Canadian Heritage

Historical Vignettes

Oral and Written Traditions: Reflections of a People's Soul

Legendary desertion

In our time and even before, other media quickly replaced tales and legends, giving rise to a certain abandonment of oral traditions and to the importance of storytellers such as these: in Saint André there was: Stanislas Saint-Amand, his son George, his grandsons Albert and Onil, and great-grandson Georges Caron, Cyrille Morin, Johnny (Jean) Rossignol, Charley Dubé, Leon Rossignol and Willy Cyr. Also: “le bonhomme Devost” (Thomas), Clarisse Bernier, “le bonhomme Blanchon”, Ludger Ouellette, Pius Beaulieu, and René Thériault, which all originated from Drummond, only to name a few.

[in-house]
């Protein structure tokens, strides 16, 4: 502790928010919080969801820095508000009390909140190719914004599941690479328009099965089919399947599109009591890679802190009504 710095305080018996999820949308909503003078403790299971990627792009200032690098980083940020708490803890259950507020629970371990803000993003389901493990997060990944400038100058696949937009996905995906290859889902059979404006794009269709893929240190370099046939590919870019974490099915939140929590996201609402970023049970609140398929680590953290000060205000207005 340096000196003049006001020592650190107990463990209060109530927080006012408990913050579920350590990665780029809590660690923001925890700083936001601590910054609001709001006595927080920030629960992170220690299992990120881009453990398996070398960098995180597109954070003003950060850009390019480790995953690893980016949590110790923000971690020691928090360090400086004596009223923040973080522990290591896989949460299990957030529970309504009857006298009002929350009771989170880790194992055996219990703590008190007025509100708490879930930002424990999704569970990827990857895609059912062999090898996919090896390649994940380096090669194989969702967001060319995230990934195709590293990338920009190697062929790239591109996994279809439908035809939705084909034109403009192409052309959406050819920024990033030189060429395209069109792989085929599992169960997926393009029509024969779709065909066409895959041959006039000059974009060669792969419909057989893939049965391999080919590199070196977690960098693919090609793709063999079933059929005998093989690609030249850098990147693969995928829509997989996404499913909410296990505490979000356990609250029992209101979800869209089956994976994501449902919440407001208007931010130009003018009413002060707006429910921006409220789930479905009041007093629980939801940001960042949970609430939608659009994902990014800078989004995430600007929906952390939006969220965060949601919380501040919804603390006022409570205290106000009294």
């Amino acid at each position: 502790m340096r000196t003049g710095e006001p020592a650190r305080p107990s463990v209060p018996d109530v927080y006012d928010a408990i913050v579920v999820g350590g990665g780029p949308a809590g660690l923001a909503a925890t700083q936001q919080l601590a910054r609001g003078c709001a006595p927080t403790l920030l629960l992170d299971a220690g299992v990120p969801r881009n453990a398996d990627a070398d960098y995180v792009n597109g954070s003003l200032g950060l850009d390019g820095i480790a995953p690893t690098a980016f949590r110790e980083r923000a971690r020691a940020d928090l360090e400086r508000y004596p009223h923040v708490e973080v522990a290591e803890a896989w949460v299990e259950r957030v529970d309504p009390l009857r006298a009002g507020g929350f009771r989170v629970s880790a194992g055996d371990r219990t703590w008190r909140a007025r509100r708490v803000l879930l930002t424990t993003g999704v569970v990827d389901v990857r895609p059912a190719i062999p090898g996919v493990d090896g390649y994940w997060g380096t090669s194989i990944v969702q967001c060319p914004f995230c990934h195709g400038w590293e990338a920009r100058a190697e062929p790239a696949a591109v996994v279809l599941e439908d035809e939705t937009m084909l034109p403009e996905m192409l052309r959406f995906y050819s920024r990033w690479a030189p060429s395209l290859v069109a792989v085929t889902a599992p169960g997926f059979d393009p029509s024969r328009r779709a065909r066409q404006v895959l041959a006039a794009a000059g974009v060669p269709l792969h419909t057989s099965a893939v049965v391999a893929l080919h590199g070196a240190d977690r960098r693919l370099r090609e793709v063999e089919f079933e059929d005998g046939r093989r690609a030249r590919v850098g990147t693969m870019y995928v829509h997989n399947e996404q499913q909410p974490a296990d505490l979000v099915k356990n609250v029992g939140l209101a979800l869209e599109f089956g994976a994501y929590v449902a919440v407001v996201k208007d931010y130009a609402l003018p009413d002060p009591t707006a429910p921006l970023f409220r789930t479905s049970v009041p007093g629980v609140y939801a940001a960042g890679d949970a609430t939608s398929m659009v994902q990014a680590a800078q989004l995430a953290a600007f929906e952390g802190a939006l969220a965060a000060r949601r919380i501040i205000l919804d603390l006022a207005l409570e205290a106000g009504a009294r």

When we were young, tales and stories slowly became abandoned. They were still popular in logging camps because there was nothing else to do, but when it came to the public at large, they were starting to decline. (...) When we entered the workplace, we became too busy with other things and then forgot them without even thinking of writing them down. It's truly a misfortune. We lived with storytelling during our childhood, our adolescence, but when we started working, we became interested in other things.17

However, thanks to folklore and ethnology enthusiasts such as Catherine Jolicoeur, a few of these traditions, once and again shared by word of mouth, are now preserved on paper.